Building your VR Community (Residents, Volunteers, and Family)

Photographs of residents using VR equipment

Once you have introduced VR into aged care, residents will most likely want to do it often! So – alongside incorporating VR into existing leisure activity programming led by paid staff – you may consider asking families and volunteers to run VR activities. Families, for example, may find that doing VR with their loved one is a novel and exciting activity to do together – so we recommend making the VR headsets available for families to use during visits. Taking photos of residents in VR and sharing them via a community noticeboard is also a great way to get everyone involved!

“I didn’t do the session last week. But I heard everybody talking about it so I thought I’d give it a go.” Muriel, 94.

VR can also help create better connections between staff, residents, and each other – for example, in one session, where residents shared what they would like to experience in VR (from a camel ride on Cable Beach, shark-fishing off Western Australia, to visiting Yosemite National Park in California), there was a lively conversation about how the virtual travel caused users to remember and share travel stories from their past. They also talked about places they still wished to go and things they wanted to do: VR can positively transform their aged care experience.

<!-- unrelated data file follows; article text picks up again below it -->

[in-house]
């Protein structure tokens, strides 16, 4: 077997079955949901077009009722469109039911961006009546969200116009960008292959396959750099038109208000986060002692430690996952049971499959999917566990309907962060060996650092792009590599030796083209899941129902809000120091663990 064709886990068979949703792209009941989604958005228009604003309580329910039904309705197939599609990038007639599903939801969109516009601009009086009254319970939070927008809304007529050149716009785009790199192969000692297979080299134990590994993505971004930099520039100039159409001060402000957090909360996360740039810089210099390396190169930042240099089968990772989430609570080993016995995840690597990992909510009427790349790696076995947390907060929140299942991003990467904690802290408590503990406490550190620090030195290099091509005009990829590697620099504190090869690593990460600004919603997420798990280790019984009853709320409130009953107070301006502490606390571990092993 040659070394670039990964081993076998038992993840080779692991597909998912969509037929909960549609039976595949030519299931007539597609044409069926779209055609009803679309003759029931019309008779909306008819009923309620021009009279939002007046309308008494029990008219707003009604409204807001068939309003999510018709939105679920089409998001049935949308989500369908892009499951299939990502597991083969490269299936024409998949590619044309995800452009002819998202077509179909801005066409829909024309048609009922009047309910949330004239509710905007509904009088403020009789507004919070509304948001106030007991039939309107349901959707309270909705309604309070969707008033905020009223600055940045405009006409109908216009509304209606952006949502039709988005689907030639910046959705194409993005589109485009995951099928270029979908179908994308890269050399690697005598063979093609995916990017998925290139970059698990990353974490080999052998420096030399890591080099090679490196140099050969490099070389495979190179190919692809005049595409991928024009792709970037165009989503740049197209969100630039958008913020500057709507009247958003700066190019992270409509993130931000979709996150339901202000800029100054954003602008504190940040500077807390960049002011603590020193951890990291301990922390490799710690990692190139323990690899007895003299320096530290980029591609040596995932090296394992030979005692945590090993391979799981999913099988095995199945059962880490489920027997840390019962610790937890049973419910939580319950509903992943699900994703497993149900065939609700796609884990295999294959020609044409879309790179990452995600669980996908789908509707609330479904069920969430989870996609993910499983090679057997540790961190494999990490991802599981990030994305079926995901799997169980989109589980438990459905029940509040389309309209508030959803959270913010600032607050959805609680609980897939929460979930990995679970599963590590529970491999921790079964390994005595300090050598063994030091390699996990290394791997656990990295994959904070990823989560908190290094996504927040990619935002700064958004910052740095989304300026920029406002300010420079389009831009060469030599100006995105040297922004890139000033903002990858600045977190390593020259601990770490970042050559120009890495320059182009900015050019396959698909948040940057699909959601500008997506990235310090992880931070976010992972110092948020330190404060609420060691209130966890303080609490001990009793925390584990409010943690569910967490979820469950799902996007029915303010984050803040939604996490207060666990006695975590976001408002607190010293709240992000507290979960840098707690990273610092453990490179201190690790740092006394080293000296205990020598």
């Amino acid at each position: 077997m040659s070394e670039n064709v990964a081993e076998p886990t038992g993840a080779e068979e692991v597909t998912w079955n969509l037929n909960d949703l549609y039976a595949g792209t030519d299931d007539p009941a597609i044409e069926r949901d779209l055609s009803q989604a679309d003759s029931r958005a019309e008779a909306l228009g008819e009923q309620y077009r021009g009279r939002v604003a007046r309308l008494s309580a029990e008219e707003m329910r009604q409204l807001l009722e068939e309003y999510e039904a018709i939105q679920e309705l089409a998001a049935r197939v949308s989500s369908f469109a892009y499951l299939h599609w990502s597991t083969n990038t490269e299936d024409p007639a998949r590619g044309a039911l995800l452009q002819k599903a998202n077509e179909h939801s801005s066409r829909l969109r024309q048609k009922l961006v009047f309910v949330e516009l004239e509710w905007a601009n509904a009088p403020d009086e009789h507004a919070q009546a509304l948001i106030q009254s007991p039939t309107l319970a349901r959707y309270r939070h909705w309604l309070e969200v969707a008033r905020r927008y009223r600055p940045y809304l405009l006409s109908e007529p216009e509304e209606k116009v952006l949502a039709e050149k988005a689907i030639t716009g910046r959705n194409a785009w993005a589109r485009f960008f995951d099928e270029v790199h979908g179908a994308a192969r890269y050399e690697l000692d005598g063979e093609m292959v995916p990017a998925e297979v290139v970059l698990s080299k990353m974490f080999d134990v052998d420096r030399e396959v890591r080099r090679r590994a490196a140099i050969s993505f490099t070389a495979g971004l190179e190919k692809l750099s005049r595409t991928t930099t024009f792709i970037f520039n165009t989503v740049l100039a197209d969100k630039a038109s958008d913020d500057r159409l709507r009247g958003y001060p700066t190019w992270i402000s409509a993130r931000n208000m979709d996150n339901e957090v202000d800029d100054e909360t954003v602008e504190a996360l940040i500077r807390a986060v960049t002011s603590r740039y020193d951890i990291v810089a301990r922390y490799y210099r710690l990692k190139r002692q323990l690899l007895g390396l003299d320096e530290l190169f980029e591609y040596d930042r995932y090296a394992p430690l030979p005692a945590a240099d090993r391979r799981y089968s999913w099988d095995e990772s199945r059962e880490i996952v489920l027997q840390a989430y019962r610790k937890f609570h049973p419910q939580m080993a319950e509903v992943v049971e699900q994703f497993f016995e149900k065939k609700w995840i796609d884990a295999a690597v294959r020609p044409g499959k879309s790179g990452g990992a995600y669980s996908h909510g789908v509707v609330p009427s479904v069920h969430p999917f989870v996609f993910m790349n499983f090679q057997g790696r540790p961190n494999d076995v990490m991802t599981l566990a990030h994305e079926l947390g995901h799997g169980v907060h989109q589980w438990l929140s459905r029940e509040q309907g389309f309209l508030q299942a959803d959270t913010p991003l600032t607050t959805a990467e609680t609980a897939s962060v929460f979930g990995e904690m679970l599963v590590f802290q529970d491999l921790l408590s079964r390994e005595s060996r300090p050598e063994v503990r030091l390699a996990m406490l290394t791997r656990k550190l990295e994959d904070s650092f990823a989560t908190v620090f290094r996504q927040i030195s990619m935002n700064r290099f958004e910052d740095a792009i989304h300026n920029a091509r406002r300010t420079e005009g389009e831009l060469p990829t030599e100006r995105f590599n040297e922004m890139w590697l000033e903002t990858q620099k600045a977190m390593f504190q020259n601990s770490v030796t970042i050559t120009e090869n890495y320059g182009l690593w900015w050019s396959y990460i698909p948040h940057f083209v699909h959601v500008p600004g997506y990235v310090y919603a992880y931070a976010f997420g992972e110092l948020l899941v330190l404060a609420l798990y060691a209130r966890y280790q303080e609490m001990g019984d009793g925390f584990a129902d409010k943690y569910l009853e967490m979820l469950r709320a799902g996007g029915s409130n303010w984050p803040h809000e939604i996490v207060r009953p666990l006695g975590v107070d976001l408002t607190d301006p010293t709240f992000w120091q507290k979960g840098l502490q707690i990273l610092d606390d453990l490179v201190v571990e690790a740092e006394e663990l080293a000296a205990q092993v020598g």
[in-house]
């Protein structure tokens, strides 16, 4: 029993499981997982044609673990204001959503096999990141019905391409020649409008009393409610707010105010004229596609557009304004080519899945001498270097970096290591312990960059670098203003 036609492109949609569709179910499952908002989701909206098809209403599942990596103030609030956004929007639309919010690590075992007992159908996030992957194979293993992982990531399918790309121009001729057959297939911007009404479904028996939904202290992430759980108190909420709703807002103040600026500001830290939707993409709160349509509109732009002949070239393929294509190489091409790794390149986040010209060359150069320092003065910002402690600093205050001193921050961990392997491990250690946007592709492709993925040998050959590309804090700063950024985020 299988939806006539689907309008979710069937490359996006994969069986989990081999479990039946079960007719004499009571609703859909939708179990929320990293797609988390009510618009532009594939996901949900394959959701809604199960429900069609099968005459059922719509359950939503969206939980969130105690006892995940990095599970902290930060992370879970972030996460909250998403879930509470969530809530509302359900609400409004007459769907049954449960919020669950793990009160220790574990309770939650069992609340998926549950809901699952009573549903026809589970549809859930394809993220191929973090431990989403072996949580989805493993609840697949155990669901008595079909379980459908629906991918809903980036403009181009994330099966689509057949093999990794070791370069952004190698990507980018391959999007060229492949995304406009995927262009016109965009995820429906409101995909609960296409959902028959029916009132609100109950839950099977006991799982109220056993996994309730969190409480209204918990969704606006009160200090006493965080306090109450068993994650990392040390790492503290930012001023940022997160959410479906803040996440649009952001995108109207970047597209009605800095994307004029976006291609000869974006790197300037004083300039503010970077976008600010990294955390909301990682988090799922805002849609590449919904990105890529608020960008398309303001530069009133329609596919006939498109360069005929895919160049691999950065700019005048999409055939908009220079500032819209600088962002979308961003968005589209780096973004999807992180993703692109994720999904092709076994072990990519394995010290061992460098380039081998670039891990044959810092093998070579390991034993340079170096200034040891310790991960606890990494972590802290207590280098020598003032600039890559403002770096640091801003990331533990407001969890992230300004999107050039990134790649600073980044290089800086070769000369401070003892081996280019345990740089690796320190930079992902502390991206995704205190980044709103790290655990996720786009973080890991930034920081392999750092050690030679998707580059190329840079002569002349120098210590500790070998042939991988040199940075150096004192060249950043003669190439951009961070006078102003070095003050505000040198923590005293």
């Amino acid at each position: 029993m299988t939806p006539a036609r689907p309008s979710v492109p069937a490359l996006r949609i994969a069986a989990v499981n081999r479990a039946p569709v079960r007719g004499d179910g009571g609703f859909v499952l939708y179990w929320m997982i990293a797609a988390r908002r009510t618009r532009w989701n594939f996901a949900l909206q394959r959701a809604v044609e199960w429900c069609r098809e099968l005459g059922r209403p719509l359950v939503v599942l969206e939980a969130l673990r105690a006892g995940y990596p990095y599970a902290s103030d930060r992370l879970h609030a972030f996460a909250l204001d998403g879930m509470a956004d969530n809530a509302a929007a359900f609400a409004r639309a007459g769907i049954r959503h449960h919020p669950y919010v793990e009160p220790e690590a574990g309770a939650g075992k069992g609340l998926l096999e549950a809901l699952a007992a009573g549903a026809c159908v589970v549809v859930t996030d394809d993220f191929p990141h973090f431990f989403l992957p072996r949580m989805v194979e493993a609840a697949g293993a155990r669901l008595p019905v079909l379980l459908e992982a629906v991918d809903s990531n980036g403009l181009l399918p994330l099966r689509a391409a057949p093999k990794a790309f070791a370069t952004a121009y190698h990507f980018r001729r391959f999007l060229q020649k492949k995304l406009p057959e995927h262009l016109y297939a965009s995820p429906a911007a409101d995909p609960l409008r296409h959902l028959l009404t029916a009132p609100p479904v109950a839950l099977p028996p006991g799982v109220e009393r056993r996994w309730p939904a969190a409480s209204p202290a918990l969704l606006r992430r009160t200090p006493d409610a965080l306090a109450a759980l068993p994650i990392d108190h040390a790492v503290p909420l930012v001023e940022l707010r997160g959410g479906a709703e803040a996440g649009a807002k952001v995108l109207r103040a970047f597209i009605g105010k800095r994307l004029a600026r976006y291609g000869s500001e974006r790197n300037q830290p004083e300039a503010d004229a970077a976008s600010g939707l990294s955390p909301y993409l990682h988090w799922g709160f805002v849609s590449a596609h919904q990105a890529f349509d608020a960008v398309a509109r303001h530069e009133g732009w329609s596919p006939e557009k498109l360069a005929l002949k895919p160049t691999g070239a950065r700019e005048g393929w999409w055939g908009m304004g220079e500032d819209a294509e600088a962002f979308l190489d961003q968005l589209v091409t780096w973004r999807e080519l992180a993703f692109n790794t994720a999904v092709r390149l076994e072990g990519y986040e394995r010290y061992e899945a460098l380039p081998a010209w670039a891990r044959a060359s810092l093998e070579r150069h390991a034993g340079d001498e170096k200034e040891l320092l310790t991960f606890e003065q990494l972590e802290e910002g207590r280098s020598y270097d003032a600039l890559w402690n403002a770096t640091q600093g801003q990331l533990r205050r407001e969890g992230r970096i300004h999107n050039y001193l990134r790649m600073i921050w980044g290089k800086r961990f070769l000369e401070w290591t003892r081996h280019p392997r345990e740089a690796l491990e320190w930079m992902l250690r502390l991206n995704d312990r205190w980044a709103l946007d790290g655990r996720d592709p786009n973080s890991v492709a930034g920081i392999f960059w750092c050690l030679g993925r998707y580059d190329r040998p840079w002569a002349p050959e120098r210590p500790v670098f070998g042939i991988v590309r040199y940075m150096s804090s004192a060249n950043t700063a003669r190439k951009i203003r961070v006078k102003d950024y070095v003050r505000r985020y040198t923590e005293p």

With the correct training, volunteers could also easily run a VR session – and you could incentivise volunteers (and staff) by letting them know they have completed “VR Ready for Aged Care” training. You might also consider reaching out to local schools, to see if students might be interested in running VR sessions (e.g., as par of the voluntary service component for Duke of Edinburgh) for residents. Potentially, fellow residents or retirement village residents may also be able and interested in running some sessions. VR is generally safe, but visitors should engage with appropriate health and safety protocols, and any facility-specific rules.

Residents can and should be the greatest advocate for VR – you will find that some residents are reluctant to try VR, as it may seem “scary” and “not for me”. When you find those few people who really love it, get them to act as advocates of the program, and they’ll “rope more people” into your VR program!